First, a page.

Wheaton:

After you graduated from looking for fires underneath the converted thirty-seven inch, what were your next responsibilities in the effort?

Wiegand:

I was a helper — a kind of assistant to Dr. Robert Livingston. In the same group were Ken MacKenzie, John Backus, Ed Lofgren, and I’m sure others. I was a helper to them. Later I was given jobs to wire up the controls of the magnet. I liked that kind of work. I had a small room off the 27-ince magnet room where I could do this work. One day Professor Segre came in. I guess I knew his same at that time but that’s about all I knew. I guess my bench looked like an appropriate place where he could lay this stuff down and work on it. And I soon saw what he was trying to do. He seemed to be four thumbs and two fingers trying (Laughs) to wire an amplifier. After I finished my current job, I began watching him. Well, I couldn't stand it any longer and went over and said, "Could I help you with this." He was, oh, too glad to shove it over to me. "You make this." So I went ahead and completed the unit for him. Then some time later, here he came bringing another one. Well this was more in my line of work and I liked it. I kept making equipment for him. Then he went to Lawrence and pried me away from the uranium separation project. This was really a break, as I look back on it. I didn't really care too much about the separation project; it was alright but it was obvious — that it was just going to be a big industrial project. At least it seemed so to me and I wanted to get on to something different. These amplifiers had to do with trying to detect spontaneous fission and measuring the enrichment factor of the separation process. Was it really separating U235 or not, and how much? That was the project being done by the chemistry group. The people I knew among the chemists were Joe Kennedy and Art Wahl. Segre was somewhat of a chemist too. The chemists made the foils, of uranium and Segre had figured out how to use the 6 inch cyclotron to irradiate these foils and tell how much the enrichment factory in U235 was over the natural mixture. That became my new project and I was no longer connected with the electromagnetic separation business.

Wheaton:

Was this some of the work that appeared many years later in the PHYSICAL REVIEW?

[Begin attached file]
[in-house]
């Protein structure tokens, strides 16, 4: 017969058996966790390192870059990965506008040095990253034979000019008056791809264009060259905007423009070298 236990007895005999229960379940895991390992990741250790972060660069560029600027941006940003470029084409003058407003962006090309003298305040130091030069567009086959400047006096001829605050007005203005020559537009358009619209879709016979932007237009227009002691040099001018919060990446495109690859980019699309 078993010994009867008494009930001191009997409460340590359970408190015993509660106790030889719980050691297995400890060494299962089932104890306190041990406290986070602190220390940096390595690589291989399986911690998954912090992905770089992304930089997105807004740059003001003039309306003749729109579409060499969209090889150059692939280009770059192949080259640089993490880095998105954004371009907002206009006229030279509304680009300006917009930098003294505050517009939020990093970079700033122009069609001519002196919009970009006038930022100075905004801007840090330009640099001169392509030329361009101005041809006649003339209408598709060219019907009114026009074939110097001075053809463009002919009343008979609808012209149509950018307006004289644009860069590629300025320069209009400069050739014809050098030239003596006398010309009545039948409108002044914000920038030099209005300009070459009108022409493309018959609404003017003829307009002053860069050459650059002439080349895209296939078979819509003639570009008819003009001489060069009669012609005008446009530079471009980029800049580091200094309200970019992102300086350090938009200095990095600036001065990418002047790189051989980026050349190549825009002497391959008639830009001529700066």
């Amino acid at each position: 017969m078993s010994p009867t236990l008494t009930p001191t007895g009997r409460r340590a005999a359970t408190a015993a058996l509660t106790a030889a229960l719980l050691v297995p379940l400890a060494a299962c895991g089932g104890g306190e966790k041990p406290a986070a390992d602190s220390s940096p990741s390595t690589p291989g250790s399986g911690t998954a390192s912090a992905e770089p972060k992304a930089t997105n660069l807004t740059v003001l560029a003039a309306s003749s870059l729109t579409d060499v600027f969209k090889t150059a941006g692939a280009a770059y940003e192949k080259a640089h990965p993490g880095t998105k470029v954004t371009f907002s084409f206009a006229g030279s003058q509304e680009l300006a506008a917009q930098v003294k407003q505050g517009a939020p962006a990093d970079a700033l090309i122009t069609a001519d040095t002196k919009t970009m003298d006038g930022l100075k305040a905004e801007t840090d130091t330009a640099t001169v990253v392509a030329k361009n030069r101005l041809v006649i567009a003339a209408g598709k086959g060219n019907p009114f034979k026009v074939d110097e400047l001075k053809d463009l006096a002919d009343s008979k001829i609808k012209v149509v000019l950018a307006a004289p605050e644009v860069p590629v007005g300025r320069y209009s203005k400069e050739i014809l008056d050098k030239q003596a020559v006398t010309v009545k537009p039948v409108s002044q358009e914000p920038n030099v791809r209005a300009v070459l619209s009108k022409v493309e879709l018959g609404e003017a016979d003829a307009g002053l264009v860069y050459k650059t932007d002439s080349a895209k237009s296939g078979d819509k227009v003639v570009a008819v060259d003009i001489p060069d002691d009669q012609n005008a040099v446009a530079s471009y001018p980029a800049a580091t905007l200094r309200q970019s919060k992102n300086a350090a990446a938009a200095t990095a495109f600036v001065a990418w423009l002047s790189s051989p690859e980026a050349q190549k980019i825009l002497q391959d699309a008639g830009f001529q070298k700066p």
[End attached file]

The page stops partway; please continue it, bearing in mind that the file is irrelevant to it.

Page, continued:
Wiegand:

Oh, that must have been published sometime.

Wheaton:

But it wouldn't have been published at the time?

Wiegand:

Oh, no. In fact, we never even used, the word "uranium" around the laboratory. You never heard that word even at Los Alamos… That was part of the security. All the sensitive substances went by code names. We never said uranium. That was a no-no. Even in the laboratory, even in the most private (conversations) one never said (that).

Wheaton:

That raises an interesting issue. The work that you're doing is not going to be published. Were you personally ever aware of a conflict between the values that had brought you into doing work in the sciences in the first place and the secrecy that was then necessary because of the war?

Wiegand:

No, I think that came later. I used to think that a lot of their security measures (were pointless), at least after seeing the publications I mentioned previously. The secrecy people, I guess, did what was natural.

Wheaton:

What about fission itself? Had you been aware of fission before you came to the university? There were some reports of that in the press that were quickly stopped.

Wiegand:

Well, it was published in the PHYSICAL REVIEW also. I probably wasn’t aware of it when I started. No, I don’t remember being (aware); but immediately afterwards (yes).

Wheaton:

That knowledge plus the separation work that was going on in the 37 inch magnet connected in your mind; made it clear that you were trying to actually produce a fission chain reaction in some sense?

Wiegand:

Well, yes. And I think it was obvious even to a new student like I was. I don’t remember that there was any question about it.

Wheaton:

You didn't spend very much time on the separation work itself?

Wiegand:

That’s correct.

Wheaton:

That would have been some time in '42 that you began other work?

Wiegand:

Yes. In early ‘42 in fact I was only with the separation and the cyclotron for a few months. Our lab was in the same building, the old radiation lab. Later, testing these samples became a routine. They kept improving the spectrograph. The one hundred eighty-four inch magnet was about to come on-line. At least we had then many more foils to test. It was in the spring of ’43 that Oppenheimer sent for me one day. I’d expressed a willingness to go someplace else. I don’t recall exactly how it was put. We’d go someplace and try to make this device. So I said I’d go. And Oppenheimer showed me a picture of a building that was Los Alamos Boys School and said, “Here’s where you’re going.” That’s the way it turned out. I guess my first job connected with Los Alamos was to make a list of the electronic components we’d need for a small electronics laboratory. How many resistors, capacitors, tubes, etc., — a shopping list of what we’d need.

Wheaton:

Had you had contact with Oppenheimer before that? Had you taken a course with him?

Wiegand: